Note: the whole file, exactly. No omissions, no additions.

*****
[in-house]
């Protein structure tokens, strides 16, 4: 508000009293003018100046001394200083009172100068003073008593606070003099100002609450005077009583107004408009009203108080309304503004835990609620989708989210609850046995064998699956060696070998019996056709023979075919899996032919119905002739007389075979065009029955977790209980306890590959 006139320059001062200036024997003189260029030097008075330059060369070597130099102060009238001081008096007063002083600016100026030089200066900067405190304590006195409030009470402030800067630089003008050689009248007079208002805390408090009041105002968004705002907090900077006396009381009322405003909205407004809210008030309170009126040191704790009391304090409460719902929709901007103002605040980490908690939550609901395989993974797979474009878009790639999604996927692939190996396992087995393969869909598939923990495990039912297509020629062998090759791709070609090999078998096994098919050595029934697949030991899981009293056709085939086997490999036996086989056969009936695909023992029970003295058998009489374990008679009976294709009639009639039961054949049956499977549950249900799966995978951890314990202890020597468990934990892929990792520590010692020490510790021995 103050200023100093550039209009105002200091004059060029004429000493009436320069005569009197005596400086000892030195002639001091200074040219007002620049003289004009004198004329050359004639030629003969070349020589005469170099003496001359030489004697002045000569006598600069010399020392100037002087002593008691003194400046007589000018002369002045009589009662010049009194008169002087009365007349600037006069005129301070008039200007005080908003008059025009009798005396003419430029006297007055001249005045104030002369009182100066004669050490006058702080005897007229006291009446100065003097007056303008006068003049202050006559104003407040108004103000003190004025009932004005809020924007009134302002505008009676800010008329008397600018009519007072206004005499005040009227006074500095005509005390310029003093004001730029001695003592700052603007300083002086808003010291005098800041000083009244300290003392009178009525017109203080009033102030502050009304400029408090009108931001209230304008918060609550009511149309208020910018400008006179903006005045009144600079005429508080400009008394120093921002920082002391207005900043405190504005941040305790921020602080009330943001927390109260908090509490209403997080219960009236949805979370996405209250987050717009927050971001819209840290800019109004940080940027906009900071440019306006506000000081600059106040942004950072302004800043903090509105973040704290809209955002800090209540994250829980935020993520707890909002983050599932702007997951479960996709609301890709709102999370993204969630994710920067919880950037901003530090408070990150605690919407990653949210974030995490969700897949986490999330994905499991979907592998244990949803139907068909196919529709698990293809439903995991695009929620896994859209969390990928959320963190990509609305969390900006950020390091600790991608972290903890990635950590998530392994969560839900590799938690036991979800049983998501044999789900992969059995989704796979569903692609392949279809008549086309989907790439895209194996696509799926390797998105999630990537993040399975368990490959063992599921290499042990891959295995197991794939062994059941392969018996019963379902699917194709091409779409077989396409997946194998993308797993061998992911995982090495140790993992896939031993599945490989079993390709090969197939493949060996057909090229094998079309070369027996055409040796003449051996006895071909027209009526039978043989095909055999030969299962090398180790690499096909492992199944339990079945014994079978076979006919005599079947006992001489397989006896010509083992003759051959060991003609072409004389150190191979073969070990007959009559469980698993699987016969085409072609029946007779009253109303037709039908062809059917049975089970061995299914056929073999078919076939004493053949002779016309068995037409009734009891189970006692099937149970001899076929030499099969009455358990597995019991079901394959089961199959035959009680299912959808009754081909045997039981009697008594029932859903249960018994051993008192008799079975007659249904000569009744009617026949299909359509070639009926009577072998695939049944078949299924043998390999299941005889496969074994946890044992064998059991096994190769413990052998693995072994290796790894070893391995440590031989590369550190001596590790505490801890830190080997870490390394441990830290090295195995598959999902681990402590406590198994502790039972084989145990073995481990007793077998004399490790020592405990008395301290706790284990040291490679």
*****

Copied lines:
[in-house]
């Protein structure tokens, strides 16, 4: 508000009293003018100046001394200083009172100068003073008593606070003099100002609450005077009583107004408009009203108080309304503004835990609620989708989210609850046995064998699956060696070998019996056709023979075919899996032919119905002739007389075979065009029955977790209980306890590959 006139320059001062200036024997003189260029030097008075330059060369070597130099102060009238001081008096007063002083600016100026030089200066900067405190304590006195409030009470402030800067630089003008050689009248007079208002805390408090009041105002968004705002907090900077006396009381009322405003909205407004809210008030309170009126040191704790009391304090409460719902929709901007103002605040980490908690939550609901395989993974797979474009878009790639999604996927692939190996396992087995393969869909598939923990495990039912297509020629062998090759791709070609090999078998096994098919050595029934697949030991899981009293056709085939086997490999036996086989056969009936695909023992029970003295058998009489374990008679009976294709009639009639039961054949049956499977549950249900799966995978951890314990202890020597468990934990892929990792520590010692020490510790021995 103050200023100093550039209009105002200091004059060029004429000493009436320069005569009197005596400086000892030195002639001091200074040219007002620049003289004009004198004329050359004639030629003969070349020589005469170099003496001359030489004697002045000569006598600069010399020392100037002087002593008691003194400046007589000018002369002045009589009662010049009194008169002087009365007349600037006069005129301070008039200007005080908003008059025009009798005396003419430029006297007055001249005045104030002369009182100066004669050490006058702080005897007229006291009446100065003097007056303008006068003049202050006559104003407040108004103000003190004025009932004005809020924007009134302002505008009676800010008329008397600018009519007072206004005499005040009227006074500095005509005390310029003093004001730029001695003592700052603007300083002086808003010291005098800041000083009244300290003392009178009525017109203080009033102030502050009304400029408090009108931001209230304008918060609550009511149309208020910018400008006179903006005045009144600079005429508080400009008394120093921002920082002391207005900043405190504005941040305790921020602080009330943001927390109260908090509490209403997080219960009236949805979370996405209250987050717009927050971001819209840290800019109004940080940027906009900071440019306006506000000081600059106040942004950072302004800043903090509105973040704290809209955002800090209540994250829980935020993520707890909002983050599932702007997951479960996709609301890709709102999370993204969630994710920067919880950037901003530090408070990150605690919407990653949210974030995490969700897949986490999330994905499991979907592998244990949803139907068909196919529709698990293809439903995991695009929620896994859209969390990928959320963190990509609305969390900006950020390091600790991608972290903890990635950590998530392994969560839900590799938690036991979800049983998501044999789900992969059995989704796979569903692609392949279809008549086309989907790439895209194996696509799926390797998105999630990537993040399975368990490959063992599921290499042990891959295995197991794939062994059941392969018996019963379902699917194709091409779409077989396409997946194998993308797993061998992911995982090495140790993992896939031993599945490989079993390709090969197939493949060996057909090229094998079309070369027996055409040796003449051996006895071909027209009526039978043989095909055999030969299962090398180790690499096909492992199944339990079945014994079978076979006919005599079947006992001489397989006896010509083992003759051959060991003609072409004389150190191979073969070990007959009559469980698993699987016969085409072609029946007779009253109303037709039908062809059917049975089970061995299914056929073999078919076939004493053949002779016309068995037409009734009891189970006692099937149970001899076929030499099969009455358990597995019991079901394959089961199959035959009680299912959808009754081909045997039981009697008594029932859903249960018994051993008192008799079975007659249904000569009744009617026949299909359509070639009926009577072998695939049944078949299924043998390999299941005889496969074994946890044992064998059991096994190769413990052998693995072994290796790894070893391995440590031989590369550190001596590790505490801890830190080997870490390394441990830290090295195995598959999902681990402590406590198994502790039972084989145990073995481990007793077998004399490790020592405990008395301290706790284990040291490679």